Rob Kemp's Wheel Of Shows | Edinburgh Fringe review by Paul Fleckney
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Rob Kemp's Wheel Of Shows

Edinburgh Fringe review by Paul Fleckney

Mate, meta is so 2014. Rob Kemp’s follow-up to his hugely successful The Elvis Dead debut is entirely about his attempts to write a follow-up to his hugely successful The Elvis Dead debut. 

At some point in-between submitting his show blurb to the Fringe – ‘Rob Kemp returns with ten(!) shows stuck to a spinning wheel. He'll perform whichever show it stops on’ – and now, he decided against it. Or at least, that’s the shtick.

In its place, you get assorted bits of stand-up and poetry and songs, plus a run-through of his aborted ideas and procrastination projects. 

For a show that’s annoyed with itself before its even started, it’s not too shabby. Kemp is a charismatic and persuasive performer, helped along by his David-Tennant-meets-Henry-Rollins looks – he’s one of those comedians who absolutely must have a sideline in being a lead singer.

In the course of Wheel Of Shows, Stewart Lee comes to mind, both in the spirit of the show – frustrated comedian who’s snapped – and sometimes in Kemp’s delivery, sneering round the mic and turning on his audience. 

But however he dresses it up, points it out and makes a virtue of it, there’s no escaping the fact that Wheel Of Shows is thin. The stand-up includes a story about a signed Lostprophets CD and the occasion that this well-behaved boy once lied brilliantly to his teacher – both are decent enough bits of material but nowt special. One of his running jokes is that he’s trying to escape being penned in as a musical comic who’s obsessed with films and the 80s, and that he can’t help but be exactly that. It’s a bit of a straw man setup that he pushes on to us rather than anything based in reality. As a consequence, some bits – like his Tim Key-ish poem that ends up being from John Carpenter’s The Thing – don’t have any comic oomph as we can’t buy into this struggle.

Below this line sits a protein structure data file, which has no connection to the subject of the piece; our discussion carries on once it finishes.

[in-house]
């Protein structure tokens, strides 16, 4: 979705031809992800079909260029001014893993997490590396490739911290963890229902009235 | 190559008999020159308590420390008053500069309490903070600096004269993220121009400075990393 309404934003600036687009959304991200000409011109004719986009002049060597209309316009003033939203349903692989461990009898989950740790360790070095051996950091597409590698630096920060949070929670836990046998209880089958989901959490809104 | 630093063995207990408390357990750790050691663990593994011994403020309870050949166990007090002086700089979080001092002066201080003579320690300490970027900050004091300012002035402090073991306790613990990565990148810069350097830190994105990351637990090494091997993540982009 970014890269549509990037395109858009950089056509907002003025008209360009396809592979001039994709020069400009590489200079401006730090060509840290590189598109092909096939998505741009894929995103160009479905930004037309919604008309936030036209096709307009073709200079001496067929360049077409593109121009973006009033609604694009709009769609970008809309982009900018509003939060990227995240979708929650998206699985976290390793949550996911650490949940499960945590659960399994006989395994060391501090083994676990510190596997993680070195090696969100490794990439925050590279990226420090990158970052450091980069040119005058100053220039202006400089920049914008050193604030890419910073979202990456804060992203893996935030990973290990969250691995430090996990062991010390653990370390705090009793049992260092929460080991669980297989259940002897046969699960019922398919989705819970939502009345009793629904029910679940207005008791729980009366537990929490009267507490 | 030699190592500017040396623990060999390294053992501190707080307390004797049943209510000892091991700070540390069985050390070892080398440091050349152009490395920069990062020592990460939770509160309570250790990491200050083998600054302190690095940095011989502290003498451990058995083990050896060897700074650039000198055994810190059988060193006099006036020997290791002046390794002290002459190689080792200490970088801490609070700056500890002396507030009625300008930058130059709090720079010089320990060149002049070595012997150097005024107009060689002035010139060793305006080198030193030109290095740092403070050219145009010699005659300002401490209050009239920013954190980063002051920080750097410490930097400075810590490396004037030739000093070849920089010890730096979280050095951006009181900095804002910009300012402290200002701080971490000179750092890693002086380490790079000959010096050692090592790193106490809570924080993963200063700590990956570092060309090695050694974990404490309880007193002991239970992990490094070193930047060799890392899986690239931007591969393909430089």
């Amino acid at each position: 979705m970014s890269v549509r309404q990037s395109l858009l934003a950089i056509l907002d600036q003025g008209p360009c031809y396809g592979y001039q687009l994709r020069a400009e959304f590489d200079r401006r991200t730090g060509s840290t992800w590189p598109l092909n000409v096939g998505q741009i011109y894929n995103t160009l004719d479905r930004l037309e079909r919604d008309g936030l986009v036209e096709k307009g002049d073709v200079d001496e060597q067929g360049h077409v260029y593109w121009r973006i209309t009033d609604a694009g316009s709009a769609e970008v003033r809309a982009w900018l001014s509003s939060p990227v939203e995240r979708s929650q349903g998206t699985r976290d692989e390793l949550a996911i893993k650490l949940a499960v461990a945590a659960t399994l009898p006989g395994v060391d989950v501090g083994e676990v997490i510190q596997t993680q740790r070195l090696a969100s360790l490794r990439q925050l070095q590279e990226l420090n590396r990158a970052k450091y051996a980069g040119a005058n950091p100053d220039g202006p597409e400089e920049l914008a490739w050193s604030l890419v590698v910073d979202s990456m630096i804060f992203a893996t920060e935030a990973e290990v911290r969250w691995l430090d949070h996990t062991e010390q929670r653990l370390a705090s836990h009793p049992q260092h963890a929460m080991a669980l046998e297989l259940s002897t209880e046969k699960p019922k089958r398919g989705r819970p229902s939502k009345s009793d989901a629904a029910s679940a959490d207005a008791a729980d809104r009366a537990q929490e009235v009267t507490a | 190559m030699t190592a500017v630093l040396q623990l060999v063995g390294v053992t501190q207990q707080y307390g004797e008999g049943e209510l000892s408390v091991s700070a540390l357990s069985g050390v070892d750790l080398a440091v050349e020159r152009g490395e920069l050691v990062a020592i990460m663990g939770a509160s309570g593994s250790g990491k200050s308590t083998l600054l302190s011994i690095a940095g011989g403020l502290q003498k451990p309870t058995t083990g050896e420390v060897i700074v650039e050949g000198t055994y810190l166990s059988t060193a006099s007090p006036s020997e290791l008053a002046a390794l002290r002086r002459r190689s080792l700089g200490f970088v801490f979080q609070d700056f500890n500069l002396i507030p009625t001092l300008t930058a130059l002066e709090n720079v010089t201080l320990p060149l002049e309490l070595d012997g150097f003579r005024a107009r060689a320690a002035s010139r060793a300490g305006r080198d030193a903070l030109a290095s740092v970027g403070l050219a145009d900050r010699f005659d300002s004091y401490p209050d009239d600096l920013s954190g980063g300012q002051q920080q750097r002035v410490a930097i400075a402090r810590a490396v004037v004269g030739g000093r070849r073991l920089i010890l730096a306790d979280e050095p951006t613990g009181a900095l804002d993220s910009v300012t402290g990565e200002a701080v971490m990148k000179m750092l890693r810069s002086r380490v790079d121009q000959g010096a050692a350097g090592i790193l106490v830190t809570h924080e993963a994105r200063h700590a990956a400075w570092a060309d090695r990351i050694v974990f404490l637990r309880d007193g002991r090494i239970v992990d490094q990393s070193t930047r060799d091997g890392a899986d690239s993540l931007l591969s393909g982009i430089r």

This leads to some of the show’s more fun moments, though. When he concedes to trying to think up more music/film mashup ideas (like The Elvis Dead), we get some of the funniest moments in the show. At first, it’s just good punning, the likes of which will be doing the rounds on Twitter at any one moment, but Kemp strikes gold with one particular bit of wordplay that he correctly pursues.

I don’t think it’s too much of a spoiler to say that the titular wheel does actually make an appearance. As with the rest of the show it serves to allow Kemp to lament the futility of his efforts. It sits there, an emblem of his nothing show. He does very convincingly build a picture of a tragic comic, paralysed by the weight of expectation and previous success, no matter how much of a construct it all is. 

A tilt at an emotional ending may well be true but it feels tacked on, and only adds to the sense that Kemp opened the cupboard in mid-July and has knocked something up from the immediately available ingredients. 

Review date: 11 Aug 2018
Reviewed by: Paul Fleckney
Reviewed at: Monkey Barrel Comedy Club

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